So butchery is awesome (Chef/DM here). It takes focus, speed and skill… practice is a must. In the real world, we work cold and quick so we don’t get sick. And in a very hot setting the risks go up considerably. Time and temperature; wet and dry mediums; soft meats versus muscle tissue all have their place in providing safe food. The temperature danger zone, where most microorganisms thrive is between 40 and 140 degrees on the Fahrenheit. Well, Athas is hot. Ideal for spoilage and illness. A distinct lack of water to wash one’s hands and equipment; no refrigeration or ice commonly found. In Athas, it is even more important to avoid contamination of a carcass with fecal matter. So if intestines aren’t immediately used due to an inability to wash properly, perhaps other offal such as lights (lungs), liver, hearts, etc… would be immediately cooked into a bread or dough, especially in areas where production is possible. This would either we a rough chop/sausage mix or perhaps even whole. The blood itself could possibly replace some of the water or other liquid in the mix.
Salt becomes a must then, as it slows microbial growth and encourages preservation. Luckily, that is easy enough to come by. Immediate cooking is a good idea as well, as long as a fuel source is easily found. Ashes from fire could also be used as an antiseptic surface. I’ve described caravans using slates of obsidian left into the sun to form a plancha-like cooking surface, to be scrubbed done with fine sand or salt after use. While the natives wouldn’t be aware of microbiology, trial and error throughout the ages would probably mirror the real world.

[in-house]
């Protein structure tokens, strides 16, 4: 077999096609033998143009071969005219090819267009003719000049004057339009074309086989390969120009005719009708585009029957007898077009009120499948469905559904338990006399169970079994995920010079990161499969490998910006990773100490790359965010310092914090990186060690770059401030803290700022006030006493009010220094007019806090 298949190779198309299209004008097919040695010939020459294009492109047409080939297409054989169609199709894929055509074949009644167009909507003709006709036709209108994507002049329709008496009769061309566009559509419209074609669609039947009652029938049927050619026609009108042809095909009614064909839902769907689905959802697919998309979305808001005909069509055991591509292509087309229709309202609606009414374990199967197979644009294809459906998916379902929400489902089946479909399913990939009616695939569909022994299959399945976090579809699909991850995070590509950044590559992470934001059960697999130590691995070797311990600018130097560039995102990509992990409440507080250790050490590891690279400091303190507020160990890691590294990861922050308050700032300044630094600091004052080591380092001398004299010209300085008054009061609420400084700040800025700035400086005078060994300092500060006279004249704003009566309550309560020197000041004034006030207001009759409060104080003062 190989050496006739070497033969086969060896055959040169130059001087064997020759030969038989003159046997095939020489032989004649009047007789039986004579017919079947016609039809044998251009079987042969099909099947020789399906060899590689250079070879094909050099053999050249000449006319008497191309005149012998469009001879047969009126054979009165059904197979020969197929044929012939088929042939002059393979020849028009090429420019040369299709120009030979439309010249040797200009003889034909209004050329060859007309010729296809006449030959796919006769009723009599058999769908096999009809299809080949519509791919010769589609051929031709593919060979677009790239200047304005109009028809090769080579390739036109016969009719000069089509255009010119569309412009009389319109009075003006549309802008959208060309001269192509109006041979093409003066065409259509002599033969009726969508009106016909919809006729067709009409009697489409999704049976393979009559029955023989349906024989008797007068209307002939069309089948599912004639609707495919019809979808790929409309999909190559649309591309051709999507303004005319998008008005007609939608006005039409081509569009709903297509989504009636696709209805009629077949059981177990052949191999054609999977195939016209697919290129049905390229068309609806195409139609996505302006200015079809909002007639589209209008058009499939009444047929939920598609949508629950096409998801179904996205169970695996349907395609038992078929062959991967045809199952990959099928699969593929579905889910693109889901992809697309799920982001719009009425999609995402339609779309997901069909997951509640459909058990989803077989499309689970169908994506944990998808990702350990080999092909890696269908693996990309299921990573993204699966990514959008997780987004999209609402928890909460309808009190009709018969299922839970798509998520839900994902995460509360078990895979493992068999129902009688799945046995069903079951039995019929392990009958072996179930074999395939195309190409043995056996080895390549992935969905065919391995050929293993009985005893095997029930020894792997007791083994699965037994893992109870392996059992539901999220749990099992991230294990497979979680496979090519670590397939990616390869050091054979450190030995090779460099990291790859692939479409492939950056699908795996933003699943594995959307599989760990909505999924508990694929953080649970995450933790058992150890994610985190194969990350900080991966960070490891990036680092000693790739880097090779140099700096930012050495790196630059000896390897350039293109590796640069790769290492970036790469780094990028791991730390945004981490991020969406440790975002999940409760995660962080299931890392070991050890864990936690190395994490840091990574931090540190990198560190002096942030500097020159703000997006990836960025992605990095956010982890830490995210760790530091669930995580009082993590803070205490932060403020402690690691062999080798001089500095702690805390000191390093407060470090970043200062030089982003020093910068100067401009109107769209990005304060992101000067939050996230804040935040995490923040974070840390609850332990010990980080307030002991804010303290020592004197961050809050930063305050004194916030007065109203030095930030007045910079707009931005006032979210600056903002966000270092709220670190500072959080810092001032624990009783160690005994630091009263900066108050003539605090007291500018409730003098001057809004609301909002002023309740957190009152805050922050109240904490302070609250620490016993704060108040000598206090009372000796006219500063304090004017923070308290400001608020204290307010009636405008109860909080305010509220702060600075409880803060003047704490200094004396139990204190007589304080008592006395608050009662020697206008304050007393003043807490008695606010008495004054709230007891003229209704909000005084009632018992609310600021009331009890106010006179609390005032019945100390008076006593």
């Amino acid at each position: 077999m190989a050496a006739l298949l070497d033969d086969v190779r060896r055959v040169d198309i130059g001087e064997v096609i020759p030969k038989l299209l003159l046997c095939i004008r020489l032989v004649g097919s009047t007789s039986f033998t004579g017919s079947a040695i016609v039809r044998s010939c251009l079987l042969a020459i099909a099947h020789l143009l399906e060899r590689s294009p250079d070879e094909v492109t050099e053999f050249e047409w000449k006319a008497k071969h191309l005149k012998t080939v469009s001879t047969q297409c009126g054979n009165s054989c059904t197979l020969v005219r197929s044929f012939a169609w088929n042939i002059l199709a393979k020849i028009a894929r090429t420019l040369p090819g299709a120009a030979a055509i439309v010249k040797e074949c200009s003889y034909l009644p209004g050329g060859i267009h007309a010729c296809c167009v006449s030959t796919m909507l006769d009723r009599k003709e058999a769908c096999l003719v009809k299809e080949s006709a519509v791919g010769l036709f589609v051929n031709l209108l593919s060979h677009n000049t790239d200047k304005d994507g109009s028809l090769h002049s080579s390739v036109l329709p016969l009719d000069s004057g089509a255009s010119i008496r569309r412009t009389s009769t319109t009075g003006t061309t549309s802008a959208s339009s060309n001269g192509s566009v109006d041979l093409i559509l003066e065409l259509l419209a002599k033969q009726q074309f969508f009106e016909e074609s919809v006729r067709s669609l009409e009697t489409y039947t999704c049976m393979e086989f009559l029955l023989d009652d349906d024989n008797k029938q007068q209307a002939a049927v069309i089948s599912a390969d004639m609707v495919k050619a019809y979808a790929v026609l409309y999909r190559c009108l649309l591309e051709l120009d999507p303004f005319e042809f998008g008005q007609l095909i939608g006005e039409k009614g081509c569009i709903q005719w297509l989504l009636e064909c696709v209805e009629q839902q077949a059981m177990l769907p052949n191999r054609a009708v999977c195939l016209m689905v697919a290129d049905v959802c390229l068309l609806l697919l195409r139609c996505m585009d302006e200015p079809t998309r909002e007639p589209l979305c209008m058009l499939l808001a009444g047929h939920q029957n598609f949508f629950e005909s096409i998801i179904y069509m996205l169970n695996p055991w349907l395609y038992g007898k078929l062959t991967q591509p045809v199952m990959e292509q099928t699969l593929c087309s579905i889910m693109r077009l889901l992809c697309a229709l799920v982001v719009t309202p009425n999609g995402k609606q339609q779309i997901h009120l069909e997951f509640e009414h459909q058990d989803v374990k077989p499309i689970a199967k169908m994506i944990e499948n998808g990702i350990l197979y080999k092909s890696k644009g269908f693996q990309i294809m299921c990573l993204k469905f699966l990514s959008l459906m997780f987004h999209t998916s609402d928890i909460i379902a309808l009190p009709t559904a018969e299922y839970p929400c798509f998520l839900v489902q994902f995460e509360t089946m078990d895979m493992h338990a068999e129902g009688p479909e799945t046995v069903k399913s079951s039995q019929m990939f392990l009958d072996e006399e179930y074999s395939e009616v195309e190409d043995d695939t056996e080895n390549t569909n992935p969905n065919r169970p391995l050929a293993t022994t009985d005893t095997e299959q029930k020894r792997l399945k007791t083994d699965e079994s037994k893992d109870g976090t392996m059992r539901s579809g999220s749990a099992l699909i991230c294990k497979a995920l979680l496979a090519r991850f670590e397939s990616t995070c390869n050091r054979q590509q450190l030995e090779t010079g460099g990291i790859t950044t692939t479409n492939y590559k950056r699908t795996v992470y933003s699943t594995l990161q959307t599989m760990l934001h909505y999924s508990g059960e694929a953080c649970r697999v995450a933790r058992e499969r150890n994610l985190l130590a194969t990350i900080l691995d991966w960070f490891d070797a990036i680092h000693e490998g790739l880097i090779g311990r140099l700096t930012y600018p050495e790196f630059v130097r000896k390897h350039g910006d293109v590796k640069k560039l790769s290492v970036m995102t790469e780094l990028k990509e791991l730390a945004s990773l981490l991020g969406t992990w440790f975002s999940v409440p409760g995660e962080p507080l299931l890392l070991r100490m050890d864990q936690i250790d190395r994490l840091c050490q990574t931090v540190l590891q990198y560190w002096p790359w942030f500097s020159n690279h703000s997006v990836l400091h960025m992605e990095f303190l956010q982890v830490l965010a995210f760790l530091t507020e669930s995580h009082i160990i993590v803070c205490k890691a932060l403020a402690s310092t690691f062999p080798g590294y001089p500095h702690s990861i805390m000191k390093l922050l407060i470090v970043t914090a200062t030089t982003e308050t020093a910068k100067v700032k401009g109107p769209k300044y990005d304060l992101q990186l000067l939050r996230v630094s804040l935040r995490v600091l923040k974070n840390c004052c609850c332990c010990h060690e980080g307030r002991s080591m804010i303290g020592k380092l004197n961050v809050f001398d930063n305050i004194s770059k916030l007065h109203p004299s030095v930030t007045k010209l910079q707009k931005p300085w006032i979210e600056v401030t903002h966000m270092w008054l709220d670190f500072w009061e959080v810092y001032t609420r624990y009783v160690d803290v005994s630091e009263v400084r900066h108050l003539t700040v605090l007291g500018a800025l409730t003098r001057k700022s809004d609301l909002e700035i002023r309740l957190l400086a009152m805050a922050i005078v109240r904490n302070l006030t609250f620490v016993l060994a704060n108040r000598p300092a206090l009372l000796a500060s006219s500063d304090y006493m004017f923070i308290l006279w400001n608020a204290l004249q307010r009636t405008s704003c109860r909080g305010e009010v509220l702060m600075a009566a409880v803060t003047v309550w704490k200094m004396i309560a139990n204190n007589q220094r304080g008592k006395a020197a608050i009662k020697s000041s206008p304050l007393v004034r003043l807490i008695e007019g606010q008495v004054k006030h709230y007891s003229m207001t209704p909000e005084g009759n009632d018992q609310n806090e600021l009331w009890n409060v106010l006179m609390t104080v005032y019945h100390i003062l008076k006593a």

The other thing that most production centers would value is the evening time. Butchery is a helluva lot more safe when the sun sets in Athas, and allows novice meat carvers the luxury of more time to practice their craft. This might even be a way to tell if someone has reached a Journeyman status - a day cutter being more proficient than a night cutter.
The other huge thing a butcher would worry about is the pests. Spilt blood would attract all sorts of things under the crimson sun. Not just flies, worms, or the general type, but scavengers and other predators. Also, keep in mind that the larger the beast being used for meat - the more organisms call the meat home - intestinal worms, ticks, bugs, mites… all the parasitic assholes that generally live the nomadic life. Any real life fisher knows that a large swordfish, shark or grouper should probably be cooked a bit longer than a small river fish - worms are often harmless, but not always. I know an old friend that ate some questionable ceviche in Central America and had a 6 foot tapeworm found growing in her - the only way they found it was she was getting incredibly sick whenever she drank alcohol, which apparently the worm did not like getting into it’s system. In Dark Sun, some of these things could be psychic drains as well…
The other key theme in butchery in Dark Sun is the utilization of hide for armor, clothing or to build necessary tools. Curing and tanning would be much the same - but perhaps sped up somewhat due to hot, dry conditions. Sand would be used in a lot of the scrubbing & washing steps, as it’s common, plentiful and easy enough to dispose of. (Just remember that some of it hides life as well.) Some of the indigenous plant life or animal life (ock’n) would have resins or extracts that could also be used in these processes.
In my current game, my players decided to butcher down a bulette - not only for the plates, but for the meat.
If you take in consideration that a steer led to slaughter is generally between 1100-1400#s this puts this pic into proper perspective. So a bulette, weighing roughly 3.5-4x that has a huge amount of meat - assuming a similar bone to usable meat ratio. I guess the other thing to consider is in the real world we raise the animal to be meat. We slaughter young to keep it from getting tough, make sure it’s generally from animals that aren’t subjected to excessive labor, etc… you can tell in beef especially, that muscles that are used more often are deeper red in color. That’s why veal is so pale. In fact, red veal is a sign the farmer or processor is cutting corners or not following procedure properly. In the case of the land shark, the meat would most likely be tougher. Definitely something that needs to be cut thinly or slow cooked over a great period of time. Taken from such a large beast that harbors possible parasites - long cooking would be safer… or better yet, the whole beast cut thin and made into jerky would be the most utilitarian approach.